Alerts

Supreme Court Gives Nod to States Regulating Pharmacy Benefit Managers Reimbursement

Alerts / December 11, 2020

On Dec. 10, the United States Supreme Court issued its ruling in Rutledge v. Pharmaceutical Care Management Association. The Court reversed the 8th Circuit to uphold a state’s ability to regulate the price at which pharmacy benefit managers (PBMs) reimburse pharmacies for the cost of drugs covered by prescription-drug plans. Specifically, the Court ruled that the Employee Retirement Income Security Act of 1974 (ERISA) does not preempt Arkansas’ Act 900, which regulates the price at which PBMs reimburse pharmacies.

Background

Arkansas passed Act 900 in 2015, requiring PBMs to reimburse Arkansas pharmacies at a price equal to or higher than that which the pharmacy paid to buy the drug from a wholesaler. PBMs administer the pharmacy benefit of health insurance plans. PBMs pay pharmacies for filling prescriptions, and health insurance plans pay PBMs to handle this arm of health insurance administration. The amount a pharmacy is reimbursed for filling a prescription is usually set through contracts between the PBM and the pharmacy. PBMs commonly set reimbursement rates based on maximum allowable costs (MAC) lists. MAC lists are not necessarily tied to the price at which pharmacies can obtain drugs. Therefore, a pharmacy could fill a prescription and the PBM could reimburse the pharmacy less than the pharmacy’s cost for the drug.

Arkansas’ Act 900 employs three means to achieve the end result of regulating the rate at which PBMs reimburse pharmacies: First, the Act requires PBMs to tie reimbursement rates to pharmacies’ acquisition costs by updating their MAC lists when drug wholesale prices increase. Ark. Code Ann. §17–92–507(c)(2). Second, PBMs must provide an administrative appeal procedure for pharmacies to challenge MAC reimbursement prices that are below the pharmacies’ acquisition costs. §17–92–507(c)(4)(A)(i)(b). If a pharmacy could not have acquired the drug at a lower price from its typical wholesaler, a PBM must increase its reimbursement rate to cover the pharmacy’s acquisition cost. Third, Act 900 permits a pharmacy to decline to sell a drug to a beneficiary if the relevant PBM will reimburse the pharmacy at less than its acquisition cost. §17–92–507(e).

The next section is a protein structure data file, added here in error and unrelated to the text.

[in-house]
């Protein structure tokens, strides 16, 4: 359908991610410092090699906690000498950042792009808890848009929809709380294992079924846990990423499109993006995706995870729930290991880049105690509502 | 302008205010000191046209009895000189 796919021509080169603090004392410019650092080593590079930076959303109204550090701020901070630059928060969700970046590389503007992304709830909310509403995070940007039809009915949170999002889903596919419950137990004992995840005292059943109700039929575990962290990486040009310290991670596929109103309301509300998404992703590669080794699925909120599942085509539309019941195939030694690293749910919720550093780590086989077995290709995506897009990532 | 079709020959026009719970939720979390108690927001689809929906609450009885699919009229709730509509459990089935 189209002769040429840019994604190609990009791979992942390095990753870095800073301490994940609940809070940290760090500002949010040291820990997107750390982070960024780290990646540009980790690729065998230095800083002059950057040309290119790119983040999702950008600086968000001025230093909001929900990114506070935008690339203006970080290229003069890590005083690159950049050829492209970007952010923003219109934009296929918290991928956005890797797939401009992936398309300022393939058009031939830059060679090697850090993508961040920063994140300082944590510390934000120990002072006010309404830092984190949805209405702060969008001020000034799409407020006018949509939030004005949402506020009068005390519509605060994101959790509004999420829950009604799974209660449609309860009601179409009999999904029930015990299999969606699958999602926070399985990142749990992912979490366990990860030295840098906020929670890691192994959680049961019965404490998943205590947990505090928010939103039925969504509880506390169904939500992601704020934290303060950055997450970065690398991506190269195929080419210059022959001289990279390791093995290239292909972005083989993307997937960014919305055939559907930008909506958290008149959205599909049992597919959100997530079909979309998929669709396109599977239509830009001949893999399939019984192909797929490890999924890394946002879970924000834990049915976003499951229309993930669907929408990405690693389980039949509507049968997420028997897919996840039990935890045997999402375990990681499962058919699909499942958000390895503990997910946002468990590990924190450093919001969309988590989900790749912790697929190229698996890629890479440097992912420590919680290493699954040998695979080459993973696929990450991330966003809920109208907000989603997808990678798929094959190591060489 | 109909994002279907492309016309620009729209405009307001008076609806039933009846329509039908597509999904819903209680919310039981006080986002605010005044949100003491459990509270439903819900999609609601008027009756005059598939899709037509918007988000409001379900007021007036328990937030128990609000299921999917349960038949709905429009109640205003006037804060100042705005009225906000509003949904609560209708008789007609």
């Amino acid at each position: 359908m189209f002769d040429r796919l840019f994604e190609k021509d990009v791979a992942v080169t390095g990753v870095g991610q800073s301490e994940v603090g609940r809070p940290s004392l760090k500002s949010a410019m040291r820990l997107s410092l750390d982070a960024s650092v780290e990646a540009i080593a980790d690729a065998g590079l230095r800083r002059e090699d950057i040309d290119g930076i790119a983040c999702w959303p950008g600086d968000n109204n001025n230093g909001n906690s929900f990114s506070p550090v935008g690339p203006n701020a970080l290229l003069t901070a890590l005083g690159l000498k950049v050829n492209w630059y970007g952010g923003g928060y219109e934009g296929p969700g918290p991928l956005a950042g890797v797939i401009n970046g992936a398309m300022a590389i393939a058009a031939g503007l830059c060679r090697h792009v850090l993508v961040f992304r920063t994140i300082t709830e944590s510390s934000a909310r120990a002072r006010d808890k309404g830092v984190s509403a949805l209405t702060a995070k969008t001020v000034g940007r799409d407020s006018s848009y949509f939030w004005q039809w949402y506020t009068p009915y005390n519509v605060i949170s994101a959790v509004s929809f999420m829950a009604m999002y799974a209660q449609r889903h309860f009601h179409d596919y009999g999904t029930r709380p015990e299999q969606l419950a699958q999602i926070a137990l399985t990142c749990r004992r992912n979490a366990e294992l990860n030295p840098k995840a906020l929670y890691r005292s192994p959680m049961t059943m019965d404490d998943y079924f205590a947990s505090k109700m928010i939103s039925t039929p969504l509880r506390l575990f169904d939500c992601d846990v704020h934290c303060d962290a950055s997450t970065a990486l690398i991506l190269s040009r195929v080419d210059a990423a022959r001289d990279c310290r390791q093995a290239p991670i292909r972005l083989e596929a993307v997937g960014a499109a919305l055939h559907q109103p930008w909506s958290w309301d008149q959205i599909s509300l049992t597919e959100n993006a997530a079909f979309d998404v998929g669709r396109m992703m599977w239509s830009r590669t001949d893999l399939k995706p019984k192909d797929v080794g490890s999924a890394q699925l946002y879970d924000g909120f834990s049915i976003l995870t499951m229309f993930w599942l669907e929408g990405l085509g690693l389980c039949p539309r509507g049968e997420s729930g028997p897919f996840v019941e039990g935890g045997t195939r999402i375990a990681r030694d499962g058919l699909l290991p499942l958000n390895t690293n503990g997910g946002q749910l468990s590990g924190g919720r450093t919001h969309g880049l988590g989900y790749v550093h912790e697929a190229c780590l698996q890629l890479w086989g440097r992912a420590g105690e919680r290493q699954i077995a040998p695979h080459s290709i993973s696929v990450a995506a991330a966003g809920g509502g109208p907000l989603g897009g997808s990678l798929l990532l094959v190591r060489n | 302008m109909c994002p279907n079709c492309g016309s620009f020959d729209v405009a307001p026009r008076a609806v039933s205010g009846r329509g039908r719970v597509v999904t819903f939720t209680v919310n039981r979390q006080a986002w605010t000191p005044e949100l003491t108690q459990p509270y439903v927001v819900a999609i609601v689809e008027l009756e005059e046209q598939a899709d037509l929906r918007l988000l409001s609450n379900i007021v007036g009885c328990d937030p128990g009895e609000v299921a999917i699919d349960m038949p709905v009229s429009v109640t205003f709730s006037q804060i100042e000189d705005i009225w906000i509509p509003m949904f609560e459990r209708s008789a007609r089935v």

Legal Analysis

At issue in Rutledge v. Pharmaceutical Care Management Association was whether ERISA preempts Arkansas’ Act 900. ERISA (which applies to group health insurance plans that private sector employers sponsor and maintain but not to, e.g., comparable plans maintained by state and local governments, or to individually-purchased health insurance policies) preempts “any and all State laws insofar as they may now or hereafter relate to any employee benefit plan” covered by ERISA. According to the Court, “not every state law that affects an ERISA plan or causes some disuniformity in plan administration has an impermissible connection with an ERISA plan. That is especially so if a law merely affects costs.” The Court reasoned that Arkansas’ “Act 900 is merely a form of cost regulation. It requires PBMs to reimburse pharmacies for prescription drugs at a rate equal to or higher than the pharmacy’s acquisition cost.” Thus, Arkansas’ Act 900 does not relate to ERISA. The Court also concluded that Arkansas’ Act 900 does not relate to ERISA because Arkansas Act 900 applies to PBMs whether or not they manage an ERISA plan.

Future Effects

With the Court’s unanimous decision (Justice Barrett took no part in the consideration or decision of this case, as she joined the Court after oral argument) in Rutledge v. Pharmaceutical Care Management Association, states received a playbook for how to regulate PBMs and pharmacy reimbursement. States can use Arkansas’ Act 900 to model laws relating to pharmacy reimbursement by PBMs. The 8th Circuit, which the Court reversed here, recently held that ERISA preempts a North Dakota law that regulates the fees PBMs and third-party payers charge pharmacies, limits what copayments PBMs or third-party payers may charge, and dictates the quality metrics PBMs and third-party payers may use to evaluate pharmacies. The Court’s ruling in Rutledge v. Pharmaceutical Care Management Association that ERISA does not preempt a state law regulating the price at which PBMs reimburse pharmacies may set the stage for another reversal of the 8th Circuit.

Authorship Credit: Lee Rosebush, Lindsay Holmes and Marc Wagner

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